Another entry, another review, and this time I bring you my thoughts on the first book of the Nagash Trilogy. Coming from the last End Times book, I was ready to take the jump to Age of Sigmar fiction, but then I found out that Black Library released a series of thematic packs set in Warhammer Fantasy (the world that ended in... well, the End Times ). And then I saw a whole trilogy on Nagash and I said to myself "Myself, we gotta read this ASAP!".
And so, here we are, with the first volume done and about to begin the second.
Stuff I like
1. The Setting. For the record, the Tomb Kings are a faction in the tabletop game (and in Total War Warhammer) that, oversimplifying things, are literal mummies. Their armies and stuff are heavily based on Ancient Egypt and the like. Nagash the Sorcerer takes place in the distant past, when the Tombs Kings weren't the undead we know in the present, but are the magnificent and proud rulers of Nehekara, the first human civilization.
The way the author (Mike Lee) describes this world of ancient opulence and the slow but noticeable corruption at the hands of Nagash in his quest for destroying the gods definitely kept me devouring chapter after chapter. (+1)
2. The Story. I do wonder just how much did the author had to dig and research in the old army books to get the lore. I've seen the last Tomb Kings army book and it mentions the fall of Nehekara briefly but then the shift of the source material only speaks about The Land of the Dead (which is named so after Nagash makes his move and stuff). The plot we have here describes the first years of Nagash as son of the recently deceased Priest King Khetep and the rise of his little brother to the throne, since in Nehekaran custom the firstborn of the king "belongs to the gods" so they become their Grand Hierophant, while the rule of the mortal falls on the second son. An interesting concept that comes to play in later chapters.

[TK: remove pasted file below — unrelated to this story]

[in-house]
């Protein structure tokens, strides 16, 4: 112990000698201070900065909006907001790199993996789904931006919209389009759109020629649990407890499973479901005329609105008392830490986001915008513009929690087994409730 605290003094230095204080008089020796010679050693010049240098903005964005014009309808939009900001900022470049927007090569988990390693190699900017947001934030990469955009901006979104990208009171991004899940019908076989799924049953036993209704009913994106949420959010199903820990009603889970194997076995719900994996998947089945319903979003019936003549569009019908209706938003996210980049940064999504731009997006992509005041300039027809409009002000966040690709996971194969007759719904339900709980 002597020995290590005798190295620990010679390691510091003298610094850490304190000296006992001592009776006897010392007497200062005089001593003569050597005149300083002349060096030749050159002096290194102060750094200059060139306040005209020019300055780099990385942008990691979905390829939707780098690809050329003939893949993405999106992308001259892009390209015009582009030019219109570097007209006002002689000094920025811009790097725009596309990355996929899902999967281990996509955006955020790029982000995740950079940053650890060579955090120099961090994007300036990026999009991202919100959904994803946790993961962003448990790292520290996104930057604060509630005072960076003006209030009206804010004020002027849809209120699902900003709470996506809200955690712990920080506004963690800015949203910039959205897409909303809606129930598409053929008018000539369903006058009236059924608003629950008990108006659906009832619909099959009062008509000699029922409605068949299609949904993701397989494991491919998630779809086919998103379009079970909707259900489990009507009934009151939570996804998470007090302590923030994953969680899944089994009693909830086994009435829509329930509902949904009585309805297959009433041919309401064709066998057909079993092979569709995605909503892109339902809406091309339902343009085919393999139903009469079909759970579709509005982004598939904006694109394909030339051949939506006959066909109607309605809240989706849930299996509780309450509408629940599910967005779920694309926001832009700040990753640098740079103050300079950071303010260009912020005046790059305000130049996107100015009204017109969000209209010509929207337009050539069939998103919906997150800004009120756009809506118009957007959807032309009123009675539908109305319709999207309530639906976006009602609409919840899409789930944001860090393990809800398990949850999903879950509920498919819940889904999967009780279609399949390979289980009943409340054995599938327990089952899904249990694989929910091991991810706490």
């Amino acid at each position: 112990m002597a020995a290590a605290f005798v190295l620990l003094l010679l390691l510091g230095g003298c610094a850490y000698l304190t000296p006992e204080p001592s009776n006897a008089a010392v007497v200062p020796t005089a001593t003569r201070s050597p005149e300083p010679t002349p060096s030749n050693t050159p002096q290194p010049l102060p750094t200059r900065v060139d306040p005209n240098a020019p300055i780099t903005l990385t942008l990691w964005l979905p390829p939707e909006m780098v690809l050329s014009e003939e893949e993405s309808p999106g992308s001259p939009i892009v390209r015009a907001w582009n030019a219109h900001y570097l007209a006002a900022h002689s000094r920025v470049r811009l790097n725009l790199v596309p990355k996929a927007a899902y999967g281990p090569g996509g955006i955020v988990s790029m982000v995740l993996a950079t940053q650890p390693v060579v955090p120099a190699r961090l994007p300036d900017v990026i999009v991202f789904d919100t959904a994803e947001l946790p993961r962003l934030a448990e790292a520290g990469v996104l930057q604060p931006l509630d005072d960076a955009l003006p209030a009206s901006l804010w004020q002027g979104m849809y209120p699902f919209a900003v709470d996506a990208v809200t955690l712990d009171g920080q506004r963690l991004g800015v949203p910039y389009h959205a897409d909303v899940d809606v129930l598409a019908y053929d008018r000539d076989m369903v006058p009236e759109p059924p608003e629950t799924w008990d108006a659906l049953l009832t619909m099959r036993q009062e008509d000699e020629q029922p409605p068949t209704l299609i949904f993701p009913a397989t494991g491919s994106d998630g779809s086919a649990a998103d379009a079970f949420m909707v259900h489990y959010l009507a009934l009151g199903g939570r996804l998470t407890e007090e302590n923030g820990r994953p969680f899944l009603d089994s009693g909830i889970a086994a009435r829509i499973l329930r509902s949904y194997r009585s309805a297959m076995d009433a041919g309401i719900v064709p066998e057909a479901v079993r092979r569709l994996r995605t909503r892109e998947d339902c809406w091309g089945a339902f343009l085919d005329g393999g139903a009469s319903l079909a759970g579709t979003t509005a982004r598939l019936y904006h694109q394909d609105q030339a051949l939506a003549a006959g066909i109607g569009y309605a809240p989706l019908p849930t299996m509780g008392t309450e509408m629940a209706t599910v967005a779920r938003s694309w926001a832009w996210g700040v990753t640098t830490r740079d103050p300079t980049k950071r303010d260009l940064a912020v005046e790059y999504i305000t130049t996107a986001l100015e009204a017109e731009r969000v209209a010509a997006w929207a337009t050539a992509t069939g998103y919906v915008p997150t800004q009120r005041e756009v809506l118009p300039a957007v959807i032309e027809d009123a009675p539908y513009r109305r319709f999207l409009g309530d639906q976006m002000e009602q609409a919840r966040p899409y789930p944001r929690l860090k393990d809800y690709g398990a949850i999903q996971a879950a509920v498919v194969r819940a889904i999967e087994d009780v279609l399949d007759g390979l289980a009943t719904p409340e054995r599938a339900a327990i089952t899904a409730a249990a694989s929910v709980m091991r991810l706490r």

Even if it felt a bit slow near the middle, I really enjoyed the overall story. A number of hints points to a betrayal in the side of Nagash opponents and you're left with the feeling of knowing who the traitor is. You suddenly are unsure of who is to be trusted. Which brings me to the next point... (+1)
3. The Characters. From the beginning, the author gives a Dramatis Personae for us to know who's who in the story. It really helps at the beginning, especially considering the names of all characters are based on ancient Egyptian names. Characters like the Priest King of Rasetra Rakh-amn-hotep and the Priest Nebunefer are my favorites. Most of the allied kings that oppose Nagash are given their time to shine at one point of the war or another, but Arkhan the Black and Nagash himself take the cake as the main characters in the story. (+1)
Stuff I didn't like
4. The Time Frame. The plot is divided in two, with one focusing on Nagash in the aftermath of his father's funerary rites in the year of 1968 B.S. (Before Sigmar) and follows him as he learns dark magic and secures his place as ruler of the imperial capital of Khemri. The second plotline takes us to the 'present' of the story, which is set in the year of 1744 B.S, with a difference of more than 200 years between both plots. So far so good.
Until it isn't. I kinda get what the author tried to do, mixing the present plot with the past to get us to see the progress both Nagash and the Priest Kings made during the time in-between, but I had to literally make a list of the chapters and the year it takes place so I didn't get lost in the narrative. Maybe it's just me, bu I had a hard time following the past plot due to the 'present' chapters being mixed with the 'past' chapters. (-1)
Stuff in the middle
5. The Battles. I know this must be dumb of me, with Warhammer literally being a game about miniature battles and such. The battles depicted in Nagash the Sorcerer are cool, and it's clear the author took the time to plan them, but for some reason I kinda got burned out near the end. The only thing that prevented me form skip them was that each one was spiced with a new, unexpected element that made them different from the others. Certain elements in battle (like surprise reinforcements, unorthodox defense systems, secret betrayals, to mention a few) are what kept this point in the middle. (+1/-1)
I'd recommend y'all this book if you're into the universe of Warhammer and wanna know about it's distant past. Or if you're a fan of Ancient Egypt, you also might want to read this (Sure, it's not exactly Ancient Egypt stiff but there are a lot of parallelisms with the land of Nehekara. In the end, it's a rather enjoyable reading to spend the time.
TJ's Rating - 3.5/5